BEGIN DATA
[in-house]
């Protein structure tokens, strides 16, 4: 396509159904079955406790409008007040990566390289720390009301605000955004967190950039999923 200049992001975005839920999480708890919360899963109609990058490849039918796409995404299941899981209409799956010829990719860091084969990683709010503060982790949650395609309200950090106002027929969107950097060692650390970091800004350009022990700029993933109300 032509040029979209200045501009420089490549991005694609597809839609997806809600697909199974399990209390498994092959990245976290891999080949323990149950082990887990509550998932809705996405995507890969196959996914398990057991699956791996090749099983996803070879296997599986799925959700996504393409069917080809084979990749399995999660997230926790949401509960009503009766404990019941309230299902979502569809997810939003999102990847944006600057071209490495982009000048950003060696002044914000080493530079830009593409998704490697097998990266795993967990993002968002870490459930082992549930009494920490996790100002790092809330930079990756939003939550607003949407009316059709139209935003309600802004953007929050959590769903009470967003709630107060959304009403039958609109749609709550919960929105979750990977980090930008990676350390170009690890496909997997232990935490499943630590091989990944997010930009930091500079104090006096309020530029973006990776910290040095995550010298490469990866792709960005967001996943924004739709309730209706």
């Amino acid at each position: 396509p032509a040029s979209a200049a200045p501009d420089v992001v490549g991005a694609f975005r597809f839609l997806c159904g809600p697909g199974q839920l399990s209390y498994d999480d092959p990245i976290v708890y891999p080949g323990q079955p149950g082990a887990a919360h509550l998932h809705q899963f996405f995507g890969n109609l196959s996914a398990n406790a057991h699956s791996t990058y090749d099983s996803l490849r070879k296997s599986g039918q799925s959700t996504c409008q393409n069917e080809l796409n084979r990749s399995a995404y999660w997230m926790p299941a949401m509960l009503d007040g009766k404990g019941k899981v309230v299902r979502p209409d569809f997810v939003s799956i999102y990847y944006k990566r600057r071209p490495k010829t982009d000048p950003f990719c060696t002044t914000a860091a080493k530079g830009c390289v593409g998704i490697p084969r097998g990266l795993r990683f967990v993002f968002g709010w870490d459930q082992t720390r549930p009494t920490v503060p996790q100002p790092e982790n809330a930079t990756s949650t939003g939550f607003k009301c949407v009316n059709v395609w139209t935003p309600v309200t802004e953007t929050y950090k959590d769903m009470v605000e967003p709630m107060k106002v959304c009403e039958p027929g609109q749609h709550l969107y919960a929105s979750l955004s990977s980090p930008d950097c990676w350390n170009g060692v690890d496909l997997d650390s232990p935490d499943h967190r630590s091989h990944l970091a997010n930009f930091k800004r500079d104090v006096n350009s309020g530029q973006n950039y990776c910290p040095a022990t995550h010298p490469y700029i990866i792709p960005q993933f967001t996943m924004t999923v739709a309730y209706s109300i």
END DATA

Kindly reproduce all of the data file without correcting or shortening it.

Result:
[in-house]
């Protein structure tokens, strides 16, 4: 396509159904079955406790409008007040990566390289720390009301605000955004967190950039999923 200049992001975005839920999480708890919360899963109609990058490849039918796409995404299941899981209409799956010829990719860091084969990683709010503060982790949650395609309200950090106002027929969107950097060692650390970091800004350009022990700029993933109300 032509040029979209200045501009420089490549991005694609597809839609997806809600697909199974399990209390498994092959990245976290891999080949323990149950082990887990509550998932809705996405995507890969196959996914398990057991699956791996090749099983996803070879296997599986799925959700996504393409069917080809084979990749399995999660997230926790949401509960009503009766404990019941309230299902979502569809997810939003999102990847944006600057071209490495982009000048950003060696002044914000080493530079830009593409998704490697097998990266795993967990993002968002870490459930082992549930009494920490996790100002790092809330930079990756939003939550607003949407009316059709139209935003309600802004953007929050959590769903009470967003709630107060959304009403039958609109749609709550919960929105979750990977980090930008990676350390170009690890496909997997232990935490499943630590091989990944997010930009930091500079104090006096309020530029973006990776910290040095995550010298490469990866792709960005967001996943924004739709309730209706």
């Amino acid at each position: 396509p032509a040029s979209a200049a200045p501009d420089v992001v490549g991005a694609f975005r597809f839609l997806c159904g809600p697909g199974q839920l399990s209390y498994d999480d092959p990245i976290v708890y891999p080949g323990q079955p149950g082990a887990a919360h509550l998932h809705q899963f996405f995507g890969n109609l196959s996914a398990n406790a057991h699956s791996t990058y090749d099983s996803l490849r070879k296997s599986g039918q799925s959700t996504c409008q393409n069917e080809l796409n084979r990749s399995a995404y999660w997230m926790p299941a949401m509960l009503d007040g009766k404990g019941k899981v309230v299902r979502p209409d569809f997810v939003s799956i999102y990847y944006k990566r600057r071209p490495k010829t982009d000048p950003f990719c060696t002044t914000a860091a080493k530079g830009c390289v593409g998704i490697p084969r097998g990266l795993r990683f967990v993002f968002g709010w870490d459930q082992t720390r549930p009494t920490v503060p996790q100002p790092e982790n809330a930079t990756s949650t939003g939550f607003k009301c949407v009316n059709v395609w139209t935003p309600v309200t802004e953007t929050y950090k959590d769903m009470v605000e967003p709630m107060k106002v959304c009403e039958p027929g609109q749609h709550l969107y919960a929105s979750l955004s990977s980090p930008d950097c990676w350390n170009g060692v690890d496909l997997d650390s232990p935490d499943h967190r630590s091989h990944l970091a997010n930009f930091k800004r500079d104090v006096n350009s309020g530029q973006n950039y990776c910290p040095a022990t995550h010298p490469y700029i990866i792709p960005q993933f967001t996943m924004t999923v739709a309730y209706s109300i």